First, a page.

Colored Pencil Painting Portraits Book

Christmas arrived early! The mail carrier delivered a box containing Alyona Nickelsnen’s Colored Pencil Painting Portraits book and several free samples!

If you’re looking for a way to treat yourself this Christmas, this may interest you.

Colored Pencil Painting Portraits Book

Alyona has published two books. The other is her Colored Pencil Painting Bible. Both are well-written and packed with information, and once I decided to buy one, it took a while to decide which one.

My choice might surprise you because I don’t do portraits of people. My favorite subjects are horses and other animals, and landscapes.

Colored Pencil Painting Portraits Book Cover

But I’ve been an artist long enough to know that sound art principles are sound art principles regardless of the subject. Whatever Alyona teaches about painting people also applies to the next horse, dog, cat or landscape I draw.

That wasn’t the only reason I chose this book, however.

The book comes with a collection of free samples. I ask you, how could I pass up free samples? Especially when some of them are on my art supply wish list?

And The Free Samples Are…

Colored Pencils

The package includes five pencils. In order of the illustration below:

Faber-Castell Polychromos (Crimson.) I already use and like these pencils, so the big surprise was the color.

Faber-Castell Albrecht Durer (Purple Violet) is the artist grade watercolor companion line to the Polychromos pencils. I’ve had my eye on a set of these for a year or two, so I look forward to trying this pencil.

Caran d’Ache Pablo (Salmon) is a thinner, harder pencil than the popular Caran d’Ache Luminance. They are to Luminance what Prismacolor Verithin are to Prismacolor Premier pencils. I’ve heard artists say they hate them because they’re hard while other artists talk about how smoothly they layer over Pastelmat.

Lyra Rembrandt Polycolor (True Blue.) I have vague memories of having used Lyra pencils in the distant past. I know I had one of their Splender Blenders and loved it. These pencils are oil-based (as are the Polychromos,) so should be a good fit.

Caran d’Ache Supracolor II Soft (Salmon) is similar in appearance to the Pablos, but is a watercolor pencil.

Powder Blender & Titanium White

Two small packets with sponge applicators also accompanied the book and pencils. One is Colored Pencil Titanium White, the other is Colored Pencil Powder Blender.

As I write this post, I have a couple of portraits on Pastelmat on my easel, and I’m eager to see how the Powder Blender performs.

But reading time comes first. I need to see how these two excellent tools should be used before I start experimenting.

Especially since one of the portraits is paid for!

Powder Blender and Titanium White

If you’ve been following this blog for very long, I hope you’ve read some of Peggy Osborne’s excellent tutorials. My personal favorite is the rooster on black paper. Peggy uses Titanium White with Touch-Up Texture with tutorial.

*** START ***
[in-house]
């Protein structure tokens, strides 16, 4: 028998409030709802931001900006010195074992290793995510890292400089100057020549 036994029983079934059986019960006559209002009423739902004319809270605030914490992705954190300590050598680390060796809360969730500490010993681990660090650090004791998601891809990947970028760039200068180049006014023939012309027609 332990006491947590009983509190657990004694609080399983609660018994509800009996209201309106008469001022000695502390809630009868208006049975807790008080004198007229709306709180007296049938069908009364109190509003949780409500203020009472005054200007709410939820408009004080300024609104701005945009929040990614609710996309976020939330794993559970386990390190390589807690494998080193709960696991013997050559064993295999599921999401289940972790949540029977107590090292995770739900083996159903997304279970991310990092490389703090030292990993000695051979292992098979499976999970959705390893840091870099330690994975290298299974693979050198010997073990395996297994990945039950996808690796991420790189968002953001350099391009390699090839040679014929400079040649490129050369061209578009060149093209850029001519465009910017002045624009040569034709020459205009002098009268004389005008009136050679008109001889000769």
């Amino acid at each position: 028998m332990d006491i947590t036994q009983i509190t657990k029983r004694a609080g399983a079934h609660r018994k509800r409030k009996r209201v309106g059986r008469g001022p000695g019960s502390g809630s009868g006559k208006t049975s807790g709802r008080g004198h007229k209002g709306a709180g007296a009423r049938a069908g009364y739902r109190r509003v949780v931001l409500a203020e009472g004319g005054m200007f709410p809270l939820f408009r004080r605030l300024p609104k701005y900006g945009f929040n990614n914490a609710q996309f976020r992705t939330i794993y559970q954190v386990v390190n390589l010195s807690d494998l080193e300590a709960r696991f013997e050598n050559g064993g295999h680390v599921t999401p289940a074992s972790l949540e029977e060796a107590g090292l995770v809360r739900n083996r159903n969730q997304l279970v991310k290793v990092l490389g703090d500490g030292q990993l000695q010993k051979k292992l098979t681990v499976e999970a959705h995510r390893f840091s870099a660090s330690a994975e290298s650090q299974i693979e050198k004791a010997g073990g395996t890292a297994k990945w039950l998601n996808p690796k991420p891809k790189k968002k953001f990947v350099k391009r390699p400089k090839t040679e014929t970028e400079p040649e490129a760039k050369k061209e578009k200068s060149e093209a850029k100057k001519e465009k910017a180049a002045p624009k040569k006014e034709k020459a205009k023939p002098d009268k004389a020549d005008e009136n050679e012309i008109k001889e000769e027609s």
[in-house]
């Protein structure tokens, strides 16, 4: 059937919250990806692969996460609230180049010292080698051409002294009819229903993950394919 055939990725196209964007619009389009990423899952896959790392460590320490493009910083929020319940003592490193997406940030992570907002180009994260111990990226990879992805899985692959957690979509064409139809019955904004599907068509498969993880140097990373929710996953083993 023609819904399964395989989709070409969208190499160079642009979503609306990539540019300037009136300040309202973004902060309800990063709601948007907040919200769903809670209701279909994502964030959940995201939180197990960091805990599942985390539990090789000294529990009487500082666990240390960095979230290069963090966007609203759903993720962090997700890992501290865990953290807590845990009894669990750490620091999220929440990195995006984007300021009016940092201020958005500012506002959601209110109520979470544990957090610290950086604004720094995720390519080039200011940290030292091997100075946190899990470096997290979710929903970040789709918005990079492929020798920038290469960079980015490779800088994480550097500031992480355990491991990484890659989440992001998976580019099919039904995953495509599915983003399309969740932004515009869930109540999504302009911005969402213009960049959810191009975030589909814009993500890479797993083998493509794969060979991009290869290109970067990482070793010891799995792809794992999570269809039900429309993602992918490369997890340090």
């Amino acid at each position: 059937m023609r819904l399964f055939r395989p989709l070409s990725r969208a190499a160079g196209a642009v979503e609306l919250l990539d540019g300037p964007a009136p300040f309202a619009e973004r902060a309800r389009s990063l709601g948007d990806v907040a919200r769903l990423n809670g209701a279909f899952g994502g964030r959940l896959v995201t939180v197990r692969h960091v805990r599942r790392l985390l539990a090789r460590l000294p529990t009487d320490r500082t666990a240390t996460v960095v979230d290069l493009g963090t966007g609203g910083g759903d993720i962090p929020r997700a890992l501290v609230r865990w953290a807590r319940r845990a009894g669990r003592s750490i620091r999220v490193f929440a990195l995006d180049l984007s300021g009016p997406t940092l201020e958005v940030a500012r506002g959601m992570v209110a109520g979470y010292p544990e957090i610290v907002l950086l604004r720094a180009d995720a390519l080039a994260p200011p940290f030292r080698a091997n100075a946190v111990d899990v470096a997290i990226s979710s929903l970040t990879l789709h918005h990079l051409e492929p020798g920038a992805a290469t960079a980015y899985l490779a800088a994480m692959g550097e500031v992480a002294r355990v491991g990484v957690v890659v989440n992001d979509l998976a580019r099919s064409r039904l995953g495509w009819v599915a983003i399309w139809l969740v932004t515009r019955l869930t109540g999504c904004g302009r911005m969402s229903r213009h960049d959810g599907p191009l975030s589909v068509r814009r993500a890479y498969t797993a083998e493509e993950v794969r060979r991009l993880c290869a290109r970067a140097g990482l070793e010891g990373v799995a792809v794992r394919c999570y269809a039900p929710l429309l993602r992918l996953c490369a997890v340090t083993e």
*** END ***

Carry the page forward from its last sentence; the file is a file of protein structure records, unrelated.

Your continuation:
So I’m eager to see how it works for me.

Lux Archival Paper

The sample I’m most interested in, however, is this one. Alyona’s Lux Archival paper.

Lux Archival Paper Sample

I’ve been using sanded art papers of one kind and another for years, beginning with Uart’s Premium Sanded art papers. It took a while to get used to the feel, but one I learned how to make the best use of them, they became favorites.

Since that sample pack from Uart, I’ve also tried Fisher 400, and Clairefontaine Pastelmat. Pastelmat is currently my preference.

Although no two brands of sanded art papers are identical, they do have two things in common.

First, the drawing surfaces are archival. They don’t fade, and they don’t get brittle or fragile with age.

Second, the substrates aren’t archival. Most of them are buffered, so whatever acids they might contain can’t easily reach the drawing surface.

Most of them are also moisture intolerant. You can use solvent on them, but they don’t play well with liquid mediums. Not even oil paints, which I have tried.

Lux Archival, on the other hand, is fully archival and acid-free, front and back. It’s also suitable for liquid mediums, as well as most traditional dry mediums. I read that to mean that I can use watercolor pencils on it as well as dry colored pencils!

Colored Pencil Painting Portraits Book

I’m planning a review of the Colored Pencil Painting Portraits book after I’ve read through it.

It’s also my plan to review the paper and products, possibly with a short tutorial. That sample paper is only 4×6 inches, after all. The perfect size for a quick landscape or tree study.

As I mentioned at the beginning, if you’re looking for something special for yourself, consider this book and accessories. You don’t have to be a portrait artist to make good use of it. At $25.99 plus shipping, you can hardly go wrong.

3 Replies to “Colored Pencil Painting Portraits Book”

  1. Hi Carrie, hope you have lots of fun with all the samples. I look forward to seeing anything you post about them after you have worked with them. They look awesome!
    I too will be trying out some new stuff after Christmas. (An Inktense set) and another CP class with Mindy Lighthipe at the end of Jan. Merry Christmas!

    1. Gail,

      I’ve already learned two things.

      First, it’s too late to use Alyona Nickelsen’s painting process with my current portrait. I’ll have to start a new project to try her method.

      Second, the powder blender does work! I’ve tried it on the portrait in progress and look forward to more work with it.

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